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US farmers mull duties' profit pinch

By PAUL WELITZKIN | China Daily | Updated: 2018-08-03 06:57
Bill Beam, who farms more than 3,000 acres of corn, soybeans and wheat near Elverson, Pennsylvania, stands in his field. His family has been running the farm since 1950s. [Calvin Zhou / China Daily]

Pork, soybean producers assess levies, aid from government

When Chris Hoffman began raising hogs in McAlisterville in central Pennsylvania 30 years ago, he became part of an agricultural strategy in the United States.

"We have set up our marketing system so that we can feed the world. Now there are tariffs that prevent us from moving the product that we already have on the ground. Tariffs are pricing us out of what other countries can afford," he said.

Hoffman and his fellow hog farmers are facing tariffs from China and Mexico. The dual threat of tariffs comes as Hoffman said there are about 3 percent more live hogs on US farms this summer than there were a year ago.

He said he sells on average about 34,000 hogs a year.

"The number doesn't change much year to year. You have to have reserves to be able to get through this," he said. "Over a period of time, if these trade wars go on too long, it just goes in the wrong direction and you can't stay in business anymore."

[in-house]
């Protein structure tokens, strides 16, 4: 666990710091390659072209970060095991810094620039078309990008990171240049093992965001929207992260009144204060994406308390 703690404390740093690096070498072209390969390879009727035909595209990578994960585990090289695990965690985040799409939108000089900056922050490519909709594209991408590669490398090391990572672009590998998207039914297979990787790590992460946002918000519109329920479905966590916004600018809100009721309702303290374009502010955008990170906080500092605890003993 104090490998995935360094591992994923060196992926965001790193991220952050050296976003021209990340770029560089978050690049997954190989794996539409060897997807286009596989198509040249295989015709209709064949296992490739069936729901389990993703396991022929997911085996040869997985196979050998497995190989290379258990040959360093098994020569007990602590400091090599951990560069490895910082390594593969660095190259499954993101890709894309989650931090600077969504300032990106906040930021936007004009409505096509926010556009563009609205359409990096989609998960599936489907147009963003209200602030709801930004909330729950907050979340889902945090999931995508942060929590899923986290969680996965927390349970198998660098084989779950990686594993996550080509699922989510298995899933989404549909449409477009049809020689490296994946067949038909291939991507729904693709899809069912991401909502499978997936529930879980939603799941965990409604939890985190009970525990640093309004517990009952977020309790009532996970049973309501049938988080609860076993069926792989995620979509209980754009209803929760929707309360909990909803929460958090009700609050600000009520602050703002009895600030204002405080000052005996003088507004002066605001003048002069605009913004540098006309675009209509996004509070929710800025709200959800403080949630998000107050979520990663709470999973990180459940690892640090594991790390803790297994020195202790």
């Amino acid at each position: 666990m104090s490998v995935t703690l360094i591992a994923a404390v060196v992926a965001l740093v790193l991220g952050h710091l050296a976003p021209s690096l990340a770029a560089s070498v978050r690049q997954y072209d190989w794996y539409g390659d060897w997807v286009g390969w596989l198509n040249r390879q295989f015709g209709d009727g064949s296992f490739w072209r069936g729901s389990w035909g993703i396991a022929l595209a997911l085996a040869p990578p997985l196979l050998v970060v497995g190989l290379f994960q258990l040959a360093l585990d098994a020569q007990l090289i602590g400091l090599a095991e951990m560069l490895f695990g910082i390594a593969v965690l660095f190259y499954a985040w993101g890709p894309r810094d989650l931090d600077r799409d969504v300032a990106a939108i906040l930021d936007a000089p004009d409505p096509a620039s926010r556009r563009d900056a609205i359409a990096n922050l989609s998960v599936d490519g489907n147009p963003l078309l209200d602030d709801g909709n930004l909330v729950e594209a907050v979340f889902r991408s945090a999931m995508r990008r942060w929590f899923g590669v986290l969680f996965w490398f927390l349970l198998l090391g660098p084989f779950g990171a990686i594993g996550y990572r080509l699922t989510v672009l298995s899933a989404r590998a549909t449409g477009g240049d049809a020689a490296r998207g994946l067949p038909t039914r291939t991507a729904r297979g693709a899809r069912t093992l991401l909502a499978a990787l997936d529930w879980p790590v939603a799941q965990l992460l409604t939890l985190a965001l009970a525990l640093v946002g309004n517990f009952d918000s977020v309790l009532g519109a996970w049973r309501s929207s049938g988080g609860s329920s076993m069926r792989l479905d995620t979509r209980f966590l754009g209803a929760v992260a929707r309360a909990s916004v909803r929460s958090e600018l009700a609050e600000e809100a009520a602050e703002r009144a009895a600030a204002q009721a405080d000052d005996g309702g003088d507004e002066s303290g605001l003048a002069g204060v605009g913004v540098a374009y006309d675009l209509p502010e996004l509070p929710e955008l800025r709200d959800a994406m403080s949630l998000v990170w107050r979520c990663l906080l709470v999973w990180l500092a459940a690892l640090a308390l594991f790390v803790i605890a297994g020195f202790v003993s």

Hoffman said he has a "rainy day" fund and that "we continue to try to grow our reserves".

China and other key US trade partners such as Mexico have focused on US farmers with retaliatory tariffs on soybeans and pork, among other products, after US President Donald Trump imposed 25 percent duties on $34 billion worth of Chinese goods as well as tariffs on steel and aluminum from the European Union, Canada and Mexico.

US pork producers were then hit with a second round of Chinese tariffs in response to the US ones. Hoffman said the pork market has traditionally strengthened for him and other producers as spring turned into summer. But not this year.

"Before, we were getting about 68 to 70 cents a pound for hogs," he said. "We have been in the 50 cents-a-pound range, so we are not seeing an increase as we move forward. These tariffs are now preventing us from moving our products."

William Boyd and Bill Beam are Pennsylvania soybean farmers. Beam farms more than 1,200 hectares of corn, soybeans and wheat outside of Philadelphia in southeast Pennsylvania, while Boyd farms more than 200 hectares of corn and soybeans near Mertztown, south of Allentown in the state's Lehigh Valley region.

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